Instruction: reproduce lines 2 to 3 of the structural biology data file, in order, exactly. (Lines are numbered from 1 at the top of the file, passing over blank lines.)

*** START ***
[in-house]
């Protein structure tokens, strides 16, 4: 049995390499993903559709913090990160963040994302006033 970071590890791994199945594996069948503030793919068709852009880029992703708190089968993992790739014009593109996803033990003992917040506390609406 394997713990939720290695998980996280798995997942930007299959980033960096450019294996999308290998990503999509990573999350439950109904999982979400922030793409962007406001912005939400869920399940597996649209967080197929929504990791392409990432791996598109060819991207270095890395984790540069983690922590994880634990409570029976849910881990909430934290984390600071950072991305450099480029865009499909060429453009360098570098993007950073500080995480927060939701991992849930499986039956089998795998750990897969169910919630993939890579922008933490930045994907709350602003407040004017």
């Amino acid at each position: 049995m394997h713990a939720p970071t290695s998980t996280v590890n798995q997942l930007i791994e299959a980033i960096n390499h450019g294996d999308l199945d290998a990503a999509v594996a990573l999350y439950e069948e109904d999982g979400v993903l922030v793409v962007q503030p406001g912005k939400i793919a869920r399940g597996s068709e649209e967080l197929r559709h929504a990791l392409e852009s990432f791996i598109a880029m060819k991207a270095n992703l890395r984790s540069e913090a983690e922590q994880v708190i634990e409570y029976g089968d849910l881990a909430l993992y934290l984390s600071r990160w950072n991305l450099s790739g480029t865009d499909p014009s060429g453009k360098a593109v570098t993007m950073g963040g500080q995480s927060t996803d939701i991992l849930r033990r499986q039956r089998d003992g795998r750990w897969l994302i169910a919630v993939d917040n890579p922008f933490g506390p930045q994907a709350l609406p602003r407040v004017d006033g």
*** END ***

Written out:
């Protein structure tokens, strides 16, 4: 049995390499993903559709913090990160963040994302006033 970071590890791994199945594996069948503030793919068709852009880029992703708190089968993992790739014009593109996803033990003992917040506390609406 394997713990939720290695998980996280798995997942930007299959980033960096450019294996999308290998990503999509990573999350439950109904999982979400922030793409962007406001912005939400869920399940597996649209967080197929929504990791392409990432791996598109060819991207270095890395984790540069983690922590994880634990409570029976849910881990909430934290984390600071950072991305450099480029865009499909060429453009360098570098993007950073500080995480927060939701991992849930499986039956089998795998750990897969169910919630993939890579922008933490930045994907709350602003407040004017």
């Amino acid at each position: 049995m394997h713990a939720p970071t290695s998980t996280v590890n798995q997942l930007i791994e299959a980033i960096n390499h450019g294996d999308l199945d290998a990503a999509v594996a990573l999350y439950e069948e109904d999982g979400v993903l922030v793409v962007q503030p406001g912005k939400i793919a869920r399940g597996s068709e649209e967080l197929r559709h929504a990791l392409e852009s990432f791996i598109a880029m060819k991207a270095n992703l890395r984790s540069e913090a983690e922590q994880v708190i634990e409570y029976g089968d849910l881990a909430l993992y934290l984390s600071r990160w950072n991305l450099s790739g480029t865009d499909p014009s060429g453009k360098a593109v570098t993007m950073g963040g500080q995480s927060t996803d939701i991992l849930r033990r499986q039956r089998d003992g795998r750990w897969l994302i169910a919630v993939d917040n890579p922008f933490g506390p930045q994907a709350l609406p602003r407040v004017d006033g």